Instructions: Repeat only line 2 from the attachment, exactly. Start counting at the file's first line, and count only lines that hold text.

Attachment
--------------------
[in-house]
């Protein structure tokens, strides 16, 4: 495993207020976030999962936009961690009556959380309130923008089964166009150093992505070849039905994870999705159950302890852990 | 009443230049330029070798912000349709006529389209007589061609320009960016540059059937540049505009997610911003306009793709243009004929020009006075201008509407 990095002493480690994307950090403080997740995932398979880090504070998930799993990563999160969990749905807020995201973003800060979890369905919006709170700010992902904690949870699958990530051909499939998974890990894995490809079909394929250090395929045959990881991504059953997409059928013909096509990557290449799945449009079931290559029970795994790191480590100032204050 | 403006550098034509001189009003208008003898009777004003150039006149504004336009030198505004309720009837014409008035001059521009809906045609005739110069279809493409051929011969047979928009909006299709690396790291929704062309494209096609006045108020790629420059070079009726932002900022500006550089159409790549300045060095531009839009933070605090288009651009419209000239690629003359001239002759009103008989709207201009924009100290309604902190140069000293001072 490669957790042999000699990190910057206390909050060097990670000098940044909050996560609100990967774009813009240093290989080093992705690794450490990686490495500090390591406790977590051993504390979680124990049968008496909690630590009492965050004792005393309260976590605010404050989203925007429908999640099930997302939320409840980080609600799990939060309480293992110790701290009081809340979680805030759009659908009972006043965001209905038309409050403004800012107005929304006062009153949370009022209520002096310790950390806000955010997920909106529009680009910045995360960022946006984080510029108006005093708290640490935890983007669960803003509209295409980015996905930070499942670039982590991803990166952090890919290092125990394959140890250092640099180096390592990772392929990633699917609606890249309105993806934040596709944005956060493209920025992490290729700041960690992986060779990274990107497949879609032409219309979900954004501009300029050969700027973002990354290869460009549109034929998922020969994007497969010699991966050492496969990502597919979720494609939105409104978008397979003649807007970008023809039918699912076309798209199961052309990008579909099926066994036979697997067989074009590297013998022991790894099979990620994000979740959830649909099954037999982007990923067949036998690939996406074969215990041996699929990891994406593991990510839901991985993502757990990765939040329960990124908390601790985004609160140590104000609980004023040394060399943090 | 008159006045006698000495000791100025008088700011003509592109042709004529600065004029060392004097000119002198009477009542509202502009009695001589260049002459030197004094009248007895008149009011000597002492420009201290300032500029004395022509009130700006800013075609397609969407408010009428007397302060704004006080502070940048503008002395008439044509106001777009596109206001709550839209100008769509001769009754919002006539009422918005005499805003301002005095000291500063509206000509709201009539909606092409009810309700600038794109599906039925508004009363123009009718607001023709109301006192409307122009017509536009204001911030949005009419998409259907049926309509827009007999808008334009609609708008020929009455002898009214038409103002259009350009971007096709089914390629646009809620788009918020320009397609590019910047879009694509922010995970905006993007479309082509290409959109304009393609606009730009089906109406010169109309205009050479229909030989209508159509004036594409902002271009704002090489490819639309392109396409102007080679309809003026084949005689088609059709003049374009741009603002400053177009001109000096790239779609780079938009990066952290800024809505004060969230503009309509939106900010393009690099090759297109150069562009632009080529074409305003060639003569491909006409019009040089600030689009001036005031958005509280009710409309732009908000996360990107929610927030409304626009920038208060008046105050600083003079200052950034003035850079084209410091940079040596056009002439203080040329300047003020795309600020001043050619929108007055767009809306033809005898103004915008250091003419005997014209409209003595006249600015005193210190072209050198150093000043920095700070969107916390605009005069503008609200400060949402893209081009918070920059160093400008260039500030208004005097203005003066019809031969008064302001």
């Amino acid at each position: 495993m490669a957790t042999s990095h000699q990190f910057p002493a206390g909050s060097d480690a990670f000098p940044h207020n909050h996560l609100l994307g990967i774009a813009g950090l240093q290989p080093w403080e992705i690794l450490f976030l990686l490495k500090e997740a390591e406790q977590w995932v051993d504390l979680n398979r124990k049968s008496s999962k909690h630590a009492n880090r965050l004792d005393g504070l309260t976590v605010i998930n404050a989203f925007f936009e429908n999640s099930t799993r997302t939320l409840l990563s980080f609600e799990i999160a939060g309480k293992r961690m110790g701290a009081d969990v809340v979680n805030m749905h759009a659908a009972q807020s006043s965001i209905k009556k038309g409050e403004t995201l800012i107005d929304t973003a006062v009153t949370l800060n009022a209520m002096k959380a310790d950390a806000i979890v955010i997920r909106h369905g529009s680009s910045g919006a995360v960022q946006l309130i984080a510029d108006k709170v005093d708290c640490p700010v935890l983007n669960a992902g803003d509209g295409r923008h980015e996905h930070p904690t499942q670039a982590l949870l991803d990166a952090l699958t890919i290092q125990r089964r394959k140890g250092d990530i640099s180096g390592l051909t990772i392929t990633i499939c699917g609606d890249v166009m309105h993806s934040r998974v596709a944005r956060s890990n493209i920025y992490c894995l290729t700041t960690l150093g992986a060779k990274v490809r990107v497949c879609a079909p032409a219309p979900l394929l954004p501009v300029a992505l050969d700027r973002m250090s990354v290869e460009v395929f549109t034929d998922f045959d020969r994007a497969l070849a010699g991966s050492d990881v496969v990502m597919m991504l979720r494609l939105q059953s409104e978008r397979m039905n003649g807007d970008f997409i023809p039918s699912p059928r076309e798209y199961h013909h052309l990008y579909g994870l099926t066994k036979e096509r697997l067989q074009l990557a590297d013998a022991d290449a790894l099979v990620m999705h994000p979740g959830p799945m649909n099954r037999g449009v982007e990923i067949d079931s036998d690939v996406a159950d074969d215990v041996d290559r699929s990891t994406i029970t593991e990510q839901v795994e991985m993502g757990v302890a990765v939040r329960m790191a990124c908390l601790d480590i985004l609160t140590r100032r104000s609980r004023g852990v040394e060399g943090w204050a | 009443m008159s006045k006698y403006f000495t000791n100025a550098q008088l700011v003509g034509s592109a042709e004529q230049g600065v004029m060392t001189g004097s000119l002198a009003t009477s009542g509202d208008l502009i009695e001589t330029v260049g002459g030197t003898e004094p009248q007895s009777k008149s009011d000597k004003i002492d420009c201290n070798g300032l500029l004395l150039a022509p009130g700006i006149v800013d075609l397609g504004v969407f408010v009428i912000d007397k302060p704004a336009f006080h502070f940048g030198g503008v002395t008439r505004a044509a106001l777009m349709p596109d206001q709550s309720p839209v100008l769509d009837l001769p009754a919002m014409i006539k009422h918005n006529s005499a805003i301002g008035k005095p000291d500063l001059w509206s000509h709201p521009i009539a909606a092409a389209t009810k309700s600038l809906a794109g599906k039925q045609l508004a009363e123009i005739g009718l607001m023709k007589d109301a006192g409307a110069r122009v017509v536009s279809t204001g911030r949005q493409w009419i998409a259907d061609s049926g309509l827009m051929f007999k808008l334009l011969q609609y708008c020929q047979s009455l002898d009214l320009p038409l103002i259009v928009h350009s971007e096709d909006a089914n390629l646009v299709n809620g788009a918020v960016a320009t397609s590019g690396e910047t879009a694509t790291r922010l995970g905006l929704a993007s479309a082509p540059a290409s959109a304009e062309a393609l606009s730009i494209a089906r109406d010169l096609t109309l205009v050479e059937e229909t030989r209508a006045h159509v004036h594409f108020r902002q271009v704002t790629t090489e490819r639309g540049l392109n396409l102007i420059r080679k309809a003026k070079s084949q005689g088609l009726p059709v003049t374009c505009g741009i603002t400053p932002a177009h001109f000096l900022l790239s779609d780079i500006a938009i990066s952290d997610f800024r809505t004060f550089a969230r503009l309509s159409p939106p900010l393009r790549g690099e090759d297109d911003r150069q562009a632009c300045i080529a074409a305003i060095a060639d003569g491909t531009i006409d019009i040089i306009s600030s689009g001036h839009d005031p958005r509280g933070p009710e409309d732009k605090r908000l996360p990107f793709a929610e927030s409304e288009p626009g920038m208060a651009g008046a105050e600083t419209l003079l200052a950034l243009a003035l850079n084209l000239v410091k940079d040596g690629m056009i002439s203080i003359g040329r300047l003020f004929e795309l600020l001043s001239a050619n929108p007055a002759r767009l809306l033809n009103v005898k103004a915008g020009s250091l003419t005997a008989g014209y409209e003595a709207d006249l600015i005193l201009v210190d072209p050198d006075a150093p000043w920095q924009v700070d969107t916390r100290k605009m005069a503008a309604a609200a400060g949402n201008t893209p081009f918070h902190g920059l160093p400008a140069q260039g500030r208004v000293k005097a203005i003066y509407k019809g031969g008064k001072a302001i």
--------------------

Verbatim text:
């Protein structure tokens, strides 16, 4: 495993207020976030999962936009961690009556959380309130923008089964166009150093992505070849039905994870999705159950302890852990 | 009443230049330029070798912000349709006529389209007589061609320009960016540059059937540049505009997610911003306009793709243009004929020009006075201008509407 990095002493480690994307950090403080997740995932398979880090504070998930799993990563999160969990749905807020995201973003800060979890369905919006709170700010992902904690949870699958990530051909499939998974890990894995490809079909394929250090395929045959990881991504059953997409059928013909096509990557290449799945449009079931290559029970795994790191480590100032204050 | 403006550098034509001189009003208008003898009777004003150039006149504004336009030198505004309720009837014409008035001059521009809906045609005739110069279809493409051929011969047979928009909006299709690396790291929704062309494209096609006045108020790629420059070079009726932002900022500006550089159409790549300045060095531009839009933070605090288009651009419209000239690629003359001239002759009103008989709207201009924009100290309604902190140069000293001072 490669957790042999000699990190910057206390909050060097990670000098940044909050996560609100990967774009813009240093290989080093992705690794450490990686490495500090390591406790977590051993504390979680124990049968008496909690630590009492965050004792005393309260976590605010404050989203925007429908999640099930997302939320409840980080609600799990939060309480293992110790701290009081809340979680805030759009659908009972006043965001209905038309409050403004800012107005929304006062009153949370009022209520002096310790950390806000955010997920909106529009680009910045995360960022946006984080510029108006005093708290640490935890983007669960803003509209295409980015996905930070499942670039982590991803990166952090890919290092125990394959140890250092640099180096390592990772392929990633699917609606890249309105993806934040596709944005956060493209920025992490290729700041960690992986060779990274990107497949879609032409219309979900954004501009300029050969700027973002990354290869460009549109034929998922020969994007497969010699991966050492496969990502597919979720494609939105409104978008397979003649807007970008023809039918699912076309798209199961052309990008579909099926066994036979697997067989074009590297013998022991790894099979990620994000979740959830649909099954037999982007990923067949036998690939996406074969215990041996699929990891994406593991990510839901991985993502757990990765939040329960990124908390601790985004609160140590104000609980004023040394060399943090 | 008159006045006698000495000791100025008088700011003509592109042709004529600065004029060392004097000119002198009477009542509202502009009695001589260049002459030197004094009248007895008149009011000597002492420009201290300032500029004395022509009130700006800013075609397609969407408010009428007397302060704004006080502070940048503008002395008439044509106001777009596109206001709550839209100008769509001769009754919002006539009422918005005499805003301002005095000291500063509206000509709201009539909606092409009810309700600038794109599906039925508004009363123009009718607001023709109301006192409307122009017509536009204001911030949005009419998409259907049926309509827009007999808008334009609609708008020929009455002898009214038409103002259009350009971007096709089914390629646009809620788009918020320009397609590019910047879009694509922010995970905006993007479309082509290409959109304009393609606009730009089906109406010169109309205009050479229909030989209508159509004036594409902002271009704002090489490819639309392109396409102007080679309809003026084949005689088609059709003049374009741009603002400053177009001109000096790239779609780079938009990066952290800024809505004060969230503009309509939106900010393009690099090759297109150069562009632009080529074409305003060639003569491909006409019009040089600030689009001036005031958005509280009710409309732009908000996360990107929610927030409304626009920038208060008046105050600083003079200052950034003035850079084209410091940079040596056009002439203080040329300047003020795309600020001043050619929108007055767009809306033809005898103004915008250091003419005997014209409209003595006249600015005193210190072209050198150093000043920095700070969107916390605009005069503008609200400060949402893209081009918070920059160093400008260039500030208004005097203005003066019809031969008064302001």